The Department of Commerce is investigating whether a Britishcompany sold gene amplification thermal cycling instrumentsin the United States at less than a fair market price, agencyofficials confirmed last week.

The six-month "anti-dumping" probe, based on allegations byMJ Research Inc. of Watertown, Mass., against LEP ScientificLtd. of Milton Keynes, U.K., opens another front in themarketing battle over gene amplification technologies. Themost common use for the companies' thermal cyclers is toautomate the heating and cooling steps necessary to performthe polymerase chain reaction (PCR). A finding of dumping canlead to the imposition of a duty on imports or fines.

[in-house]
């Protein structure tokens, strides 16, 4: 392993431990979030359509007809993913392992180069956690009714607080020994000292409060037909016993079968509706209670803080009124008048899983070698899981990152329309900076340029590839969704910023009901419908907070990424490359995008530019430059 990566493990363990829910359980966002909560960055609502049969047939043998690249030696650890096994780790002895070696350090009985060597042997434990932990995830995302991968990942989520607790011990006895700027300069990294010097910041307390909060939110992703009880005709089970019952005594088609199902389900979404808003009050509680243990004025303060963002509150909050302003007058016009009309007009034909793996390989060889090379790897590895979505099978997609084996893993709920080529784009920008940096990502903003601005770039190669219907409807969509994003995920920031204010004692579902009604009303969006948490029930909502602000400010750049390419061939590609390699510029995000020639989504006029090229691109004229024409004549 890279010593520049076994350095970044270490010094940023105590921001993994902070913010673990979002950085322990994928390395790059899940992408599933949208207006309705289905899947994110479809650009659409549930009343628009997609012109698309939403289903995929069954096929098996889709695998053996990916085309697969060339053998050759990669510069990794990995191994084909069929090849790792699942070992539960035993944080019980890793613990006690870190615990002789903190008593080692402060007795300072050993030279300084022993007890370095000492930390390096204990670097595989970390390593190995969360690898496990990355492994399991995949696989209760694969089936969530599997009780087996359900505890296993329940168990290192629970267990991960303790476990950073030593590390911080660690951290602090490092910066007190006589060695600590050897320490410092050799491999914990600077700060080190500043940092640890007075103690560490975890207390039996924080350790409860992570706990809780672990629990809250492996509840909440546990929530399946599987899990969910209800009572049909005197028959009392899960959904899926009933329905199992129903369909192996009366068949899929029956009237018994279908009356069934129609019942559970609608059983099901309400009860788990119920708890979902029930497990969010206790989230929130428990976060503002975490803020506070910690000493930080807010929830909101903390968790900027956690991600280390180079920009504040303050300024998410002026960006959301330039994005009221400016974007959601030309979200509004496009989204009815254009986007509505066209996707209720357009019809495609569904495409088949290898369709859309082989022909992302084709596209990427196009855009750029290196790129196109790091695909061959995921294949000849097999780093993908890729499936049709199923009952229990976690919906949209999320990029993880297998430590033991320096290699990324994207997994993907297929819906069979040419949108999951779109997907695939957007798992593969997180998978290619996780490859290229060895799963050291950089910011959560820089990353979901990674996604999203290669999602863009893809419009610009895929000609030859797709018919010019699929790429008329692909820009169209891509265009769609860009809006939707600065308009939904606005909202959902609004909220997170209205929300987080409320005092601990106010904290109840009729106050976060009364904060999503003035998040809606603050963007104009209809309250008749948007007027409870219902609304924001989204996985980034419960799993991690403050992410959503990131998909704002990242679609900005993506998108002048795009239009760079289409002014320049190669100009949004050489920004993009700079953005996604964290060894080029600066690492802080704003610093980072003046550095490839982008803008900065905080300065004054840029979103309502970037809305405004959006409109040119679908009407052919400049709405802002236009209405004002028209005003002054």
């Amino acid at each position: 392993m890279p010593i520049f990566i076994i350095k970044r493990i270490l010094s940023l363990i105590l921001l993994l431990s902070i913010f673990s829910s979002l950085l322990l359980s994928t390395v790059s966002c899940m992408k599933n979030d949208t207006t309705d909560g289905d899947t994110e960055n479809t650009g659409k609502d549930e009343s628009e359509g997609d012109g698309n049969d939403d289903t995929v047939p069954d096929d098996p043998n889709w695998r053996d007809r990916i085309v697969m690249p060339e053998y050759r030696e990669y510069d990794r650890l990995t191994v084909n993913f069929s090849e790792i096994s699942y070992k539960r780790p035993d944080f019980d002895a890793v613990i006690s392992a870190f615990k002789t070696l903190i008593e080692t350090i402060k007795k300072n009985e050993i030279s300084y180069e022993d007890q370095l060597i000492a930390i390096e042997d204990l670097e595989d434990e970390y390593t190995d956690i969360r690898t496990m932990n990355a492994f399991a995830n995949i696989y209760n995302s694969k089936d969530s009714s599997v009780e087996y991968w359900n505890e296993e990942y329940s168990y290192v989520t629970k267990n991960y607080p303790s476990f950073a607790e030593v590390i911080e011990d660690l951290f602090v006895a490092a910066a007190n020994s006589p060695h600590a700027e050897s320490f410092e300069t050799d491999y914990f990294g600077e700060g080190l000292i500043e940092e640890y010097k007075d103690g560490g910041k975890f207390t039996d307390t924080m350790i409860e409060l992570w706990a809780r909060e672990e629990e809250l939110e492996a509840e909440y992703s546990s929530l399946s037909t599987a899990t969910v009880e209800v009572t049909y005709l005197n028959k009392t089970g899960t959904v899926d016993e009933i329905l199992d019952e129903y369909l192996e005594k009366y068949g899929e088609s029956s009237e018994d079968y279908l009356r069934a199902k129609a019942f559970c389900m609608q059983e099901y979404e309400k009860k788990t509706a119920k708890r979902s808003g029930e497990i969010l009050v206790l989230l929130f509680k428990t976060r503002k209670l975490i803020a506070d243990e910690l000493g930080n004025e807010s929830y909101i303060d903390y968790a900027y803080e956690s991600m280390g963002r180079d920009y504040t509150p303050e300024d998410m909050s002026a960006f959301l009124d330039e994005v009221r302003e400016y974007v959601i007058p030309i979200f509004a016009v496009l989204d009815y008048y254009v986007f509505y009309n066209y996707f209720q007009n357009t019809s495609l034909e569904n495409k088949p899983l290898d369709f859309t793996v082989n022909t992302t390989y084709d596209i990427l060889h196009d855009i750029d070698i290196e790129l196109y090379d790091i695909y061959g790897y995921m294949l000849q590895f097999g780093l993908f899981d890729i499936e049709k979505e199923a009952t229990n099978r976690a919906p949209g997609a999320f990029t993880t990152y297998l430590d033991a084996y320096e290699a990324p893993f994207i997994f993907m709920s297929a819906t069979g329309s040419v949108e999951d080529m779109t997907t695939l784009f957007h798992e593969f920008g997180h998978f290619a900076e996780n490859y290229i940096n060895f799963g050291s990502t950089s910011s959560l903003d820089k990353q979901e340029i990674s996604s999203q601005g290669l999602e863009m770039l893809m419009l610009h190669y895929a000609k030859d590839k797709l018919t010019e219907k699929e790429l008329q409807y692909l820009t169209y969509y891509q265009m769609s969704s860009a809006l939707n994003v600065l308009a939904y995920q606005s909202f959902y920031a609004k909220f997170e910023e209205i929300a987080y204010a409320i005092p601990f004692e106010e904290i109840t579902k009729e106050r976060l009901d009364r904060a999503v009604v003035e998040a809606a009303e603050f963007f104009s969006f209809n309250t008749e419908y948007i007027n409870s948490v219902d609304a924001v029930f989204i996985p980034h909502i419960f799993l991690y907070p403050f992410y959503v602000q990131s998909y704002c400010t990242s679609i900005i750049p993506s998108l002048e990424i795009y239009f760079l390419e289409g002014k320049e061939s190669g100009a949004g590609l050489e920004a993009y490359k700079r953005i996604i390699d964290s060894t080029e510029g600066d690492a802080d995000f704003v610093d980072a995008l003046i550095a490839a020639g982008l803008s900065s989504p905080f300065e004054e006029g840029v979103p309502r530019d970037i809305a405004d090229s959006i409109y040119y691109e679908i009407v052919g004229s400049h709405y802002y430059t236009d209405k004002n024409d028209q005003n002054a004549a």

A joint venture between Cetus Corp. and Perkin-Elmer Corp. ofNorwalk, Conn., has the largest market share for thermalcycling equipment. The venture, named Perkin-Elmer Cetus,also sells PCR enzymes and reagents.

Du Pont, which supplies a PCR kit and is legally challengingCetus' PCR patents, is rumored to have been looking for athermal cycler manufacturer to better compete with Perkin-Elmer Cetus in both reagents and machines. MJ ResearchPresident John Finney declined to comment on whether hiscompany has been in negotiations with Du Pont.

The International Trade Commission issued a preliminaryruling on Dec. 27 that LEP Scientific's imports presented"material injury" to the U.S. thermal cycler market. The ITC isscheduled to issue a final ruling in August after reviewing thecommerce department's findings. -- Carol Ezzell

(c) 1997 American Health Consultants. All rights reserved.

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